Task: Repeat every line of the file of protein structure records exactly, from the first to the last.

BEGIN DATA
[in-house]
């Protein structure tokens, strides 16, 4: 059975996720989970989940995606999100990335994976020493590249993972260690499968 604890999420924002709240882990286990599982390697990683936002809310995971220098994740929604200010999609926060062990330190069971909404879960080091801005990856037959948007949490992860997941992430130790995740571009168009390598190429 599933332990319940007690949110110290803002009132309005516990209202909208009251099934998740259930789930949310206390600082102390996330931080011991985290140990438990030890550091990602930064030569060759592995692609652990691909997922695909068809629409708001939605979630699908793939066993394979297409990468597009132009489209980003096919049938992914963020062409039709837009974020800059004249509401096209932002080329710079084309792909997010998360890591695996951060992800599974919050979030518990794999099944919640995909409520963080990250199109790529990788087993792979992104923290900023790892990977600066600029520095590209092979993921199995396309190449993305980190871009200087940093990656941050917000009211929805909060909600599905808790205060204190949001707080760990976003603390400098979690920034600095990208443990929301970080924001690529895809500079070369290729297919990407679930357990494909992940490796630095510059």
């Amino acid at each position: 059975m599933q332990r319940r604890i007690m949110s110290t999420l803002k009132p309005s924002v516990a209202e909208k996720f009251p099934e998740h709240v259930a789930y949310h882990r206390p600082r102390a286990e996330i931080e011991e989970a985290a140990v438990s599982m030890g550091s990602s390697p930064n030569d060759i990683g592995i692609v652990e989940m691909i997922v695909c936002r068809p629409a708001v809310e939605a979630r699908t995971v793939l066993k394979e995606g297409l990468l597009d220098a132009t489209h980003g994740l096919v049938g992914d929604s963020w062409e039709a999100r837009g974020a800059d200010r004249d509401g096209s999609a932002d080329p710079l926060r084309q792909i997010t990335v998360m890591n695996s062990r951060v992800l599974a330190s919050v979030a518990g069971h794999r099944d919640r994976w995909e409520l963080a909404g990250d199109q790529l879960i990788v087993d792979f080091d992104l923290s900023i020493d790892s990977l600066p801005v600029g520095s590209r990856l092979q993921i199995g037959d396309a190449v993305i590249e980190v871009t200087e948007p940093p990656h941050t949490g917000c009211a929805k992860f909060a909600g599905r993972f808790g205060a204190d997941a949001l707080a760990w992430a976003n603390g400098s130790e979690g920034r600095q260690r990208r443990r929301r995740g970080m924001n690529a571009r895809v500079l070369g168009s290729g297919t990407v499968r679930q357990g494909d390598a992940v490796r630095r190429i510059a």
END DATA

[in-house]
């Protein structure tokens, strides 16, 4: 059975996720989970989940995606999100990335994976020493590249993972260690499968 604890999420924002709240882990286990599982390697990683936002809310995971220098994740929604200010999609926060062990330190069971909404879960080091801005990856037959948007949490992860997941992430130790995740571009168009390598190429 599933332990319940007690949110110290803002009132309005516990209202909208009251099934998740259930789930949310206390600082102390996330931080011991985290140990438990030890550091990602930064030569060759592995692609652990691909997922695909068809629409708001939605979630699908793939066993394979297409990468597009132009489209980003096919049938992914963020062409039709837009974020800059004249509401096209932002080329710079084309792909997010998360890591695996951060992800599974919050979030518990794999099944919640995909409520963080990250199109790529990788087993792979992104923290900023790892990977600066600029520095590209092979993921199995396309190449993305980190871009200087940093990656941050917000009211929805909060909600599905808790205060204190949001707080760990976003603390400098979690920034600095990208443990929301970080924001690529895809500079070369290729297919990407679930357990494909992940490796630095510059």
């Amino acid at each position: 059975m599933q332990r319940r604890i007690m949110s110290t999420l803002k009132p309005s924002v516990a209202e909208k996720f009251p099934e998740h709240v259930a789930y949310h882990r206390p600082r102390a286990e996330i931080e011991e989970a985290a140990v438990s599982m030890g550091s990602s390697p930064n030569d060759i990683g592995i692609v652990e989940m691909i997922v695909c936002r068809p629409a708001v809310e939605a979630r699908t995971v793939l066993k394979e995606g297409l990468l597009d220098a132009t489209h980003g994740l096919v049938g992914d929604s963020w062409e039709a999100r837009g974020a800059d200010r004249d509401g096209s999609a932002d080329p710079l926060r084309q792909i997010t990335v998360m890591n695996s062990r951060v992800l599974a330190s919050v979030a518990g069971h794999r099944d919640r994976w995909e409520l963080a909404g990250d199109q790529l879960i990788v087993d792979f080091d992104l923290s900023i020493d790892s990977l600066p801005v600029g520095s590209r990856l092979q993921i199995g037959d396309a190449v993305i590249e980190v871009t200087e948007p940093p990656h941050t949490g917000c009211a929805k992860f909060a909600g599905r993972f808790g205060a204190d997941a949001l707080a760990w992430a976003n603390g400098s130790e979690g920034r600095q260690r990208r443990r929301r995740g970080m924001n690529a571009r895809v500079l070369g168009s290729g297919t990407v499968r679930q357990g494909d390598a992940v490796r630095r190429i510059a």